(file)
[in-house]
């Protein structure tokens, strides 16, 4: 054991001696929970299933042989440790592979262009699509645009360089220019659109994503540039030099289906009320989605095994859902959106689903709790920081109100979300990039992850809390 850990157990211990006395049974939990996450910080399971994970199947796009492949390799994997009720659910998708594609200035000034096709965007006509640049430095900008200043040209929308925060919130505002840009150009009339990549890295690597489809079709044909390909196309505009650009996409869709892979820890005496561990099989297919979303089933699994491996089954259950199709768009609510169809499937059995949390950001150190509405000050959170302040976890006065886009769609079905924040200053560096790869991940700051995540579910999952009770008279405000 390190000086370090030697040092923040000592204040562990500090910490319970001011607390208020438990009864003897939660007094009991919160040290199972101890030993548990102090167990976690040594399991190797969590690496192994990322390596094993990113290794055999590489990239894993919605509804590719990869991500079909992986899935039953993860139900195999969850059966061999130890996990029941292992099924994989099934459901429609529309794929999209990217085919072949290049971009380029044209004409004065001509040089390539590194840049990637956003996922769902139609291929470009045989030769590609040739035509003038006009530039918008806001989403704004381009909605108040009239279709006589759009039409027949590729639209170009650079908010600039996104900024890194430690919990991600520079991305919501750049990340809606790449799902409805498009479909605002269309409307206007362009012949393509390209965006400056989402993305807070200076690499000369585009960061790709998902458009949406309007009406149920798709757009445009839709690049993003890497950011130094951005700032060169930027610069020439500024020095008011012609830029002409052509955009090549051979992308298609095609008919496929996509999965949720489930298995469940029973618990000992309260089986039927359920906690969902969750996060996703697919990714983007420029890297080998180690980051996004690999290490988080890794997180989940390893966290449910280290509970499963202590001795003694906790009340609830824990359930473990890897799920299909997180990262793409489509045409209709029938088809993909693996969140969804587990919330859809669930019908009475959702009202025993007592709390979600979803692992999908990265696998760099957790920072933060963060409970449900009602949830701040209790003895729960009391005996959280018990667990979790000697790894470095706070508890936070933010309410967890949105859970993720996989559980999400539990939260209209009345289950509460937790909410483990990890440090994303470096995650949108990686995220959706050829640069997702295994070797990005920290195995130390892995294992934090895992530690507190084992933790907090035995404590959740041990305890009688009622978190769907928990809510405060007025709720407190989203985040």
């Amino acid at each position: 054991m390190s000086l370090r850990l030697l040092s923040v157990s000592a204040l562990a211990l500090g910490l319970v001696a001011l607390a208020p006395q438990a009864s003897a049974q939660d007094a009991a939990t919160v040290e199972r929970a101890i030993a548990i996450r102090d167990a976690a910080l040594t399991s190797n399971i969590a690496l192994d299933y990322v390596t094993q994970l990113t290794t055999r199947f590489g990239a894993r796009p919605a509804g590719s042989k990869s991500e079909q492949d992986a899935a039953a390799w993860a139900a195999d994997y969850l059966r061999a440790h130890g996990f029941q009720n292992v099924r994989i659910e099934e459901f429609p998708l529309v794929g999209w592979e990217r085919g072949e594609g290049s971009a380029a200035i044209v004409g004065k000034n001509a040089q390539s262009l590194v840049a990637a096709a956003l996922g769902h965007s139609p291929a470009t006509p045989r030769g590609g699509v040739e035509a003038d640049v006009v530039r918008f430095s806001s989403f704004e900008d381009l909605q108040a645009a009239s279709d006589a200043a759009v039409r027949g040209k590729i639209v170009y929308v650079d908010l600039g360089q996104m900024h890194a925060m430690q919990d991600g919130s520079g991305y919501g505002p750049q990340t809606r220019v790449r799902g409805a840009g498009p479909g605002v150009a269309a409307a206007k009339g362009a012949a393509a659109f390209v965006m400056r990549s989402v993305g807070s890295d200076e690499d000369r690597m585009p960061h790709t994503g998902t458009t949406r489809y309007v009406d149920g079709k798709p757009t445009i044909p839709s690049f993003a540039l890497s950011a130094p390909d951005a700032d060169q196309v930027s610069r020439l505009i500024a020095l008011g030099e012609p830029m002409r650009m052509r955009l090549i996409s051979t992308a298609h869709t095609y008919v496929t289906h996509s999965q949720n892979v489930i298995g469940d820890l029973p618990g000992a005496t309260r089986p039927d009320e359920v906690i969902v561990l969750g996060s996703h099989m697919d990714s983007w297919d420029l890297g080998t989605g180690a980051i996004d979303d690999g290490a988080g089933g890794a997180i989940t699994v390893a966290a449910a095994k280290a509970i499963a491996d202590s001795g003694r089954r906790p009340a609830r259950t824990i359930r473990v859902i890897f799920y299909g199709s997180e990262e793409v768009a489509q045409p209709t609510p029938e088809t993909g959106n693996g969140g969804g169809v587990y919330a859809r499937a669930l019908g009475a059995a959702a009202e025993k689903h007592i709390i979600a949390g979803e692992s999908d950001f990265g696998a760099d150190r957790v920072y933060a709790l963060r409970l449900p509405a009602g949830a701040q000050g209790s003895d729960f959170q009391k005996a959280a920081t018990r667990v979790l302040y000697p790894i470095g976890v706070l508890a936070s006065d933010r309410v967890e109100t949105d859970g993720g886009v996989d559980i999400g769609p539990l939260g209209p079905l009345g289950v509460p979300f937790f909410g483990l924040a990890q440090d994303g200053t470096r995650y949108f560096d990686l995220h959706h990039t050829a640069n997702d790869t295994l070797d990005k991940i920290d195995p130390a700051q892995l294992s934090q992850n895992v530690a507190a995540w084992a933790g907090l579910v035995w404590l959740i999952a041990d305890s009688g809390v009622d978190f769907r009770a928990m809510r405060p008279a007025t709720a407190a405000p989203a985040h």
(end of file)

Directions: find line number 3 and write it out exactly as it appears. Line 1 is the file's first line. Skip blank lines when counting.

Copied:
């Amino acid at each position: 054991m390190s000086l370090r850990l030697l040092s923040v157990s000592a204040l562990a211990l500090g910490l319970v001696a001011l607390a208020p006395q438990a009864s003897a049974q939660d007094a009991a939990t919160v040290e199972r929970a101890i030993a548990i996450r102090d167990a976690a910080l040594t399991s190797n399971i969590a690496l192994d299933y990322v390596t094993q994970l990113t290794t055999r199947f590489g990239a894993r796009p919605a509804g590719s042989k990869s991500e079909q492949d992986a899935a039953a390799w993860a139900a195999d994997y969850l059966r061999a440790h130890g996990f029941q009720n292992v099924r994989i659910e099934e459901f429609p998708l529309v794929g999209w592979e990217r085919g072949e594609g290049s971009a380029a200035i044209v004409g004065k000034n001509a040089q390539s262009l590194v840049a990637a096709a956003l996922g769902h965007s139609p291929a470009t006509p045989r030769g590609g699509v040739e035509a003038d640049v006009v530039r918008f430095s806001s989403f704004e900008d381009l909605q108040a645009a009239s279709d006589a200043a759009v039409r027949g040209k590729i639209v170009y929308v650079d908010l600039g360089q996104m900024h890194a925060m430690q919990d991600g919130s520079g991305y919501g505002p750049q990340t809606r220019v790449r799902g409805a840009g498009p479909g605002v150009a269309a409307a206007k009339g362009a012949a393509a659109f390209v965006m400056r990549s989402v993305g807070s890295d200076e690499d000369r690597m585009p960061h790709t994503g998902t458009t949406r489809y309007v009406d149920g079709k798709p757009t445009i044909p839709s690049f993003a540039l890497s950011a130094p390909d951005a700032d060169q196309v930027s610069r020439l505009i500024a020095l008011g030099e012609p830029m002409r650009m052509r955009l090549i996409s051979t992308a298609h869709t095609y008919v496929t289906h996509s999965q949720n892979v489930i298995g469940d820890l029973p618990g000992a005496t309260r089986p039927d009320e359920v906690i969902v561990l969750g996060s996703h099989m697919d990714s983007w297919d420029l890297g080998t989605g180690a980051i996004d979303d690999g290490a988080g089933g890794a997180i989940t699994v390893a966290a449910a095994k280290a509970i499963a491996d202590s001795g003694r089954r906790p009340a609830r259950t824990i359930r473990v859902i890897f799920y299909g199709s997180e990262e793409v768009a489509q045409p209709t609510p029938e088809t993909g959106n693996g969140g969804g169809v587990y919330a859809r499937a669930l019908g009475a059995a959702a009202e025993k689903h007592i709390i979600a949390g979803e692992s999908d950001f990265g696998a760099d150190r957790v920072y933060a709790l963060r409970l449900p509405a009602g949830a701040q000050g209790s003895d729960f959170q009391k005996a959280a920081t018990r667990v979790l302040y000697p790894i470095g976890v706070l508890a936070s006065d933010r309410v967890e109100t949105d859970g993720g886009v996989d559980i999400g769609p539990l939260g209209p079905l009345g289950v509460p979300f937790f909410g483990l924040a990890q440090d994303g200053t470096r995650y949108f560096d990686l995220h959706h990039t050829a640069n997702d790869t295994l070797d990005k991940i920290d195995p130390a700051q892995l294992s934090q992850n895992v530690a507190a995540w084992a933790g907090l579910v035995w404590l959740i999952a041990d305890s009688g809390v009622d978190f769907r009770a928990m809510r405060p008279a007025t709720a407190a405000p989203a985040h």